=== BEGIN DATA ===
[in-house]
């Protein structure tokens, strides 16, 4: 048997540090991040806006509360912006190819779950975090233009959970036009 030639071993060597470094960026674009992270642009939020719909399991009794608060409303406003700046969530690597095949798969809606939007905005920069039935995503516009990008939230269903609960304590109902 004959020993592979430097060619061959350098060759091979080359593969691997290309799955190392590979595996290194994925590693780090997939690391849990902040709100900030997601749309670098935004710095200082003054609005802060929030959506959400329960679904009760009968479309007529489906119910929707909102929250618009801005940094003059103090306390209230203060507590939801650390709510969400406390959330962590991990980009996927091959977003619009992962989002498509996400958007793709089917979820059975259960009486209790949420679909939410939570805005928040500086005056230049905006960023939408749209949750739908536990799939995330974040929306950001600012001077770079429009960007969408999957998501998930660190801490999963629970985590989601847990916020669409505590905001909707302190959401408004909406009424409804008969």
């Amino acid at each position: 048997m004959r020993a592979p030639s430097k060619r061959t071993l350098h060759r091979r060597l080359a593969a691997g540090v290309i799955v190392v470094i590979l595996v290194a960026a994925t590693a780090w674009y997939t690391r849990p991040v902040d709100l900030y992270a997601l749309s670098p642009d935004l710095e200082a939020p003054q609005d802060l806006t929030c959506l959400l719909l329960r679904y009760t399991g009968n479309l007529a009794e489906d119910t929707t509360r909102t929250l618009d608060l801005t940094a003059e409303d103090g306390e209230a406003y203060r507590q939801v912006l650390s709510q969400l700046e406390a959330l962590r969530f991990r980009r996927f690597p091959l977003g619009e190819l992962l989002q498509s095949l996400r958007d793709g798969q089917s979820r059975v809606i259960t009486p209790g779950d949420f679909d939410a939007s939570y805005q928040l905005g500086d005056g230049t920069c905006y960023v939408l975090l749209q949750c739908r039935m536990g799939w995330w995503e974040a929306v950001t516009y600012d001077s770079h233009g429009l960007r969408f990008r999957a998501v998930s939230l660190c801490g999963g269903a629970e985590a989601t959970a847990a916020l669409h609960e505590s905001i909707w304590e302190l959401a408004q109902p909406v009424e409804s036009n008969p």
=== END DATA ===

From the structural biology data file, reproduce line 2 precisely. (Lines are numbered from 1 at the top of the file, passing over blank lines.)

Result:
């Protein structure tokens, strides 16, 4: 048997540090991040806006509360912006190819779950975090233009959970036009 030639071993060597470094960026674009992270642009939020719909399991009794608060409303406003700046969530690597095949798969809606939007905005920069039935995503516009990008939230269903609960304590109902 004959020993592979430097060619061959350098060759091979080359593969691997290309799955190392590979595996290194994925590693780090997939690391849990902040709100900030997601749309670098935004710095200082003054609005802060929030959506959400329960679904009760009968479309007529489906119910929707909102929250618009801005940094003059103090306390209230203060507590939801650390709510969400406390959330962590991990980009996927091959977003619009992962989002498509996400958007793709089917979820059975259960009486209790949420679909939410939570805005928040500086005056230049905006960023939408749209949750739908536990799939995330974040929306950001600012001077770079429009960007969408999957998501998930660190801490999963629970985590989601847990916020669409505590905001909707302190959401408004909406009424409804008969």